When one reads Dickinson’s poetry out of context and ignores the fact that Dickinson was living during a period of great turmoil, her poetry reads like that of an angst-ridden teenager who desires an outlet for her emotions. Since, as Jacob Stratman of John Brown University states, “she rarely mentioned particular battles, events, or people in her poetry, it seems easy to dismiss any involvement with the war; however, many critics discuss her appropriation of the war to discuss her own inner demons and struggles” (60). Even though Emily Dickinson was an alert and reactive poet, she did not attempt to publish the majority of her poetry during her lifetime. This is not a result of fear, but rather understanding. In “Addresses to a Divided Nation,” Barrett states:
Acutely aware of the challenges a woman writer faces both in addressing the nation and in representing war, Dickinson chooses not to publish her work via the conventional print means. This choice gives her the freedom not to compromise her own vision: though she feels obligated to represent war's horrors, she also feels obliged to insist that no poem can convey the experience of war to its readers. (89-90)
Although recent scholars have recognized that Dickinson was indeed aware of the war, Hoffman warns critics to not become overzealous while analyzing her work. She was indeed a woman ahead of her time, but she was most certainly not as well informed as a modern feminist reading might suggest. Even though she was most productive during the years 1861-1865, Dickinson was removed from the war itself. Although she was not a recluse completely shut off from the rest of the world, and her writing shows how educated and socially opinionated she was, she still spent the majority of her time away from the general public.
Emily Dickinson’s poems, such as “The name–of it–is ‘Autumn’” and “My Life–A Loaded Gun,” address the physical violence of war and her personal opinions to that violence. There is more to Dickinson’s poetry than clues to a possibly lesbian hermit who was unaware of the war happening right outside her door. Emily Dickinson was communicating with other women writers by emulating and comparing poetry, while looking toward future writing styles and themes. Women writers’ opportunities to write about violence, of the physical and sexual nature, have expanded over recent decades. In this light, Emily Dickinson’s poetry is important to read and understand because it marks the beginning of a turning point in women’s writing. As Jacob Stratman points out, “most of our students have been reading Dickinson’s poetry since middle school. They have studied her life; compared her verse to Whitman’s and other contemporaries.” Yet their reading has been influenced by New Criticism and very rarely do schools teach Dickinson in light of the events around her (50). In order to fully appreciate her life and realize that she did engage in external conflict and had a mastery of the soldier’s voice, readers have to look at her work in the context of her life and into the lives of the women writers who influenced her.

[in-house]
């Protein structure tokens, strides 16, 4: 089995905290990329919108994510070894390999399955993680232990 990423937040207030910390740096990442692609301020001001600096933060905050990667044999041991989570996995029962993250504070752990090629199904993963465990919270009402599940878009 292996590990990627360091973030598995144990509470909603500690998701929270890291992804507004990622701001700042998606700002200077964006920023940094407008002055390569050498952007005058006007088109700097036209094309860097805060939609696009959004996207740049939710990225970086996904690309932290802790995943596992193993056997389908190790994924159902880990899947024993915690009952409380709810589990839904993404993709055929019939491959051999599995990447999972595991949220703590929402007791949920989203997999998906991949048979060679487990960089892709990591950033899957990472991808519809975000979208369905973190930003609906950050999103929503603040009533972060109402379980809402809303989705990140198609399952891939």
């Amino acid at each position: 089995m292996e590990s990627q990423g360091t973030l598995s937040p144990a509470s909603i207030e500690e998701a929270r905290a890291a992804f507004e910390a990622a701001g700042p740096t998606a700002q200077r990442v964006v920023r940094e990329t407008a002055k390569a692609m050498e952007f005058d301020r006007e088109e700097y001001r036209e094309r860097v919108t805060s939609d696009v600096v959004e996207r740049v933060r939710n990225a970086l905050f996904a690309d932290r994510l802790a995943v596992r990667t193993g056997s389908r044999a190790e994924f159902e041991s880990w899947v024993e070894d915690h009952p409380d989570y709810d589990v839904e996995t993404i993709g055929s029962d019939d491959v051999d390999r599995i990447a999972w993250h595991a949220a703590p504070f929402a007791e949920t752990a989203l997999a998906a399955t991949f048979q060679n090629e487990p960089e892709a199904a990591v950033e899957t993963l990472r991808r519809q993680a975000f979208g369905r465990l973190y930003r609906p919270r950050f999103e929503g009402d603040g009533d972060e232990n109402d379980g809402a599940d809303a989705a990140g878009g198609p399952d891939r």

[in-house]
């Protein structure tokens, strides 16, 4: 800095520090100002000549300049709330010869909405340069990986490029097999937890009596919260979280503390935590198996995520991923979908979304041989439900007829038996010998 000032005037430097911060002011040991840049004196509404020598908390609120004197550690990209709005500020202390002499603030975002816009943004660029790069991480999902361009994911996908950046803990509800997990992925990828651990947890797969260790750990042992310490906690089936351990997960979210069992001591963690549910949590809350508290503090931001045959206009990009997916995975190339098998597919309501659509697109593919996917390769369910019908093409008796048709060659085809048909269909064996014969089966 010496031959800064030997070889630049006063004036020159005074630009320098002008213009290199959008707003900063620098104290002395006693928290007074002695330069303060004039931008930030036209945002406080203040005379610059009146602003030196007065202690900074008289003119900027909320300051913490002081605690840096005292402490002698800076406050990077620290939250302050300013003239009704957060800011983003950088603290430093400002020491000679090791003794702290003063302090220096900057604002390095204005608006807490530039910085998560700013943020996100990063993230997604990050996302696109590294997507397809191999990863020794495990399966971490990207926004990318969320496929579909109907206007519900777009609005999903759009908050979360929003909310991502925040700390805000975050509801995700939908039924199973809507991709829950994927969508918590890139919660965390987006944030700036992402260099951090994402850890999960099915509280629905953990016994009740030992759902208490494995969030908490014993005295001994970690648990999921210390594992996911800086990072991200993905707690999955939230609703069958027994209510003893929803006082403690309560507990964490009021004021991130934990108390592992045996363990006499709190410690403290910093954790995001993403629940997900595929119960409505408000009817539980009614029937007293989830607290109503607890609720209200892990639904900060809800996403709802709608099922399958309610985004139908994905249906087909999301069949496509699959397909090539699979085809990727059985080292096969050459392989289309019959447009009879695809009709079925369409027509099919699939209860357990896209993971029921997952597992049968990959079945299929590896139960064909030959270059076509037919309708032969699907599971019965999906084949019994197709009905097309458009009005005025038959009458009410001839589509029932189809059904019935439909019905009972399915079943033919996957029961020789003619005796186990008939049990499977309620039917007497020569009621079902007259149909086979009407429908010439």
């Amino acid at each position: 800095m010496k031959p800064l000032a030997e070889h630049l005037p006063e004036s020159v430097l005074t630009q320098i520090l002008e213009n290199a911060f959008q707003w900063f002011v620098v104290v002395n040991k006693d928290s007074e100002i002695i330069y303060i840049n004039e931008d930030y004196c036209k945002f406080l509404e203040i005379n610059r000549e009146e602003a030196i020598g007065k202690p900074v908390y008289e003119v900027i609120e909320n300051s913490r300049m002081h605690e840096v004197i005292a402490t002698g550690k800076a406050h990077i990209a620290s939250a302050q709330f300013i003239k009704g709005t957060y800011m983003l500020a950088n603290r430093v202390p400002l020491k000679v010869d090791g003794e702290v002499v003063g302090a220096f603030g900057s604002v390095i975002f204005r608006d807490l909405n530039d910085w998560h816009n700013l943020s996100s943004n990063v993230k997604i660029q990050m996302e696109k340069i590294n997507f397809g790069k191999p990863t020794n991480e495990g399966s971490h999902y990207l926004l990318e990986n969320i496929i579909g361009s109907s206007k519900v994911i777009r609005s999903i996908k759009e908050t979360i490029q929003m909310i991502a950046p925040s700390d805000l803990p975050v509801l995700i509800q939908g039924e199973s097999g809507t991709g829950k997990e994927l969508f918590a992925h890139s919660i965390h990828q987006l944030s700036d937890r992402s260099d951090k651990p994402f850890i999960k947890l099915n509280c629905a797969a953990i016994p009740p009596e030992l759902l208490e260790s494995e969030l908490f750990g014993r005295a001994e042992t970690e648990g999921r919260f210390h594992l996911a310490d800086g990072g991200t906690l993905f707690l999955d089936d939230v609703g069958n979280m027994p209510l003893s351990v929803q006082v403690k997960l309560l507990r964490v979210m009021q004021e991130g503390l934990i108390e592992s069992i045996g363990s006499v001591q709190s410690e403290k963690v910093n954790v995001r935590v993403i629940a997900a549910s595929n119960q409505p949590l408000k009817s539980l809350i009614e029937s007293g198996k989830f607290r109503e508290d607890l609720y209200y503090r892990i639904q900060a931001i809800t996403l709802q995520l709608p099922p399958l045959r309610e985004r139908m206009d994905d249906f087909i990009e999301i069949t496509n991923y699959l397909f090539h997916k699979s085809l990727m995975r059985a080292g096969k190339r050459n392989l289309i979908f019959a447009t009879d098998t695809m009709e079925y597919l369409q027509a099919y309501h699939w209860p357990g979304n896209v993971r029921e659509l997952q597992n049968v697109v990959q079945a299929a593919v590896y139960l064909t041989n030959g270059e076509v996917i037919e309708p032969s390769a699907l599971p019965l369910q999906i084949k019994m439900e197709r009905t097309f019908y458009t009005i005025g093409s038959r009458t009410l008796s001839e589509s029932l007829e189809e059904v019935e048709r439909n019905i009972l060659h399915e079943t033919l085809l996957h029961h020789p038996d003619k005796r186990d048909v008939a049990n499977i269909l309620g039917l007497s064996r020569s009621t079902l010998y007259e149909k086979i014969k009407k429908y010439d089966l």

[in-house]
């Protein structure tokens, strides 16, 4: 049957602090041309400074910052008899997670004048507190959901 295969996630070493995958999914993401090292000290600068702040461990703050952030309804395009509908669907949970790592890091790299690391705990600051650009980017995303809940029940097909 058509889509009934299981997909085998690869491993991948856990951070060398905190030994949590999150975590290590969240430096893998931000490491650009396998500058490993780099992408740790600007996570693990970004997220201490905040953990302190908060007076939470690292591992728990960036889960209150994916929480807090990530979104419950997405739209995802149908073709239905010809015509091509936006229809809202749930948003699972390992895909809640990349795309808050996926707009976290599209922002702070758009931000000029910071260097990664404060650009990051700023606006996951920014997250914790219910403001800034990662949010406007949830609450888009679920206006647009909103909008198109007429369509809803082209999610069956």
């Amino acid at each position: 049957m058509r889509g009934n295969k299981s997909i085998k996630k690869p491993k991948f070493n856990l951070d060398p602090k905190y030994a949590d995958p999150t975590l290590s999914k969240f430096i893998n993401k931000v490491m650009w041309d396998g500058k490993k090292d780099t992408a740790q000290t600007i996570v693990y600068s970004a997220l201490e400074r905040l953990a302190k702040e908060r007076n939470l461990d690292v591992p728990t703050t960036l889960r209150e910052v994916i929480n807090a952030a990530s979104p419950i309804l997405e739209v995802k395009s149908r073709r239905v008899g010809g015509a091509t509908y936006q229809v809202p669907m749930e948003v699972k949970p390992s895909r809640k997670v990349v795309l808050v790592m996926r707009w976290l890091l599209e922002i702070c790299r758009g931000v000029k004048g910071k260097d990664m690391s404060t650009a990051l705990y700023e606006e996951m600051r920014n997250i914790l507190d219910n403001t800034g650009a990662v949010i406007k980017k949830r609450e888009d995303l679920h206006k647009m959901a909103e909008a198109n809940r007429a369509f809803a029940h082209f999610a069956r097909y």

- Barrett, Faith. "Public Selves and Private Spheres: Studies of Emily Dickinson and the Civil War, 1984-2007." The Emily Dickinson Journal, vol. 16 no. 1, 2007, pp. 92-104.
- Barrett, Faith. “Addresses to a Divided Nation: Images of War in Emily Dickinson and Walt Whitman.” The Emily Dickinson Journal, vol. 16, no. 1, 2007, pp. 92-104.
- Cody, David. “Blood in the Basin: The Civil War in Emily Dickinson’s ‘The name of it is Autumn,’” The Emily Dickinson Journal, vol.12, no. 1, 2003 pp. 25-52.
- Dickinson, Emily. “My Life had stood - a Loaded Gun (764).” The Poems of Emily Dickinson, edited by Ralph W. Franklin, Harvard University Press, 1999.
- Hoffman, Tyler B. "Emily Dickinson and the Limit of War." The Emily Dickinson Journal, vol. 3, no. 2, 1994, pp. 1-18.
- Holland, Jeanne. "Emily Dickinson, the Master, and the Loaded Gun: The Violence of Re-Figuration." ESQ: A Journal of the American Renaissance, vol. 33, no. 3, 1987, pp. 137.
- Sears, Stephen W. Landscape Turned Red: The Battle of Antietam. New Haven: Ticknor and Fields, 1983.
- Stratman, Jacob. “Emily Dickinson’s Civil War Poetry.” Teaching American Literature: A Journal of Theory and Practice, vol. 2, no. 1, 2008, pp. 50-62.
- Walker, Cheryl. “Dickinson in Context: Nineteenth-Century American Women Poets." A Historical Guide to Emily Dickinson, edited by Vivian R. Pollak, Oxford University Press, 2004, pp. 175-200.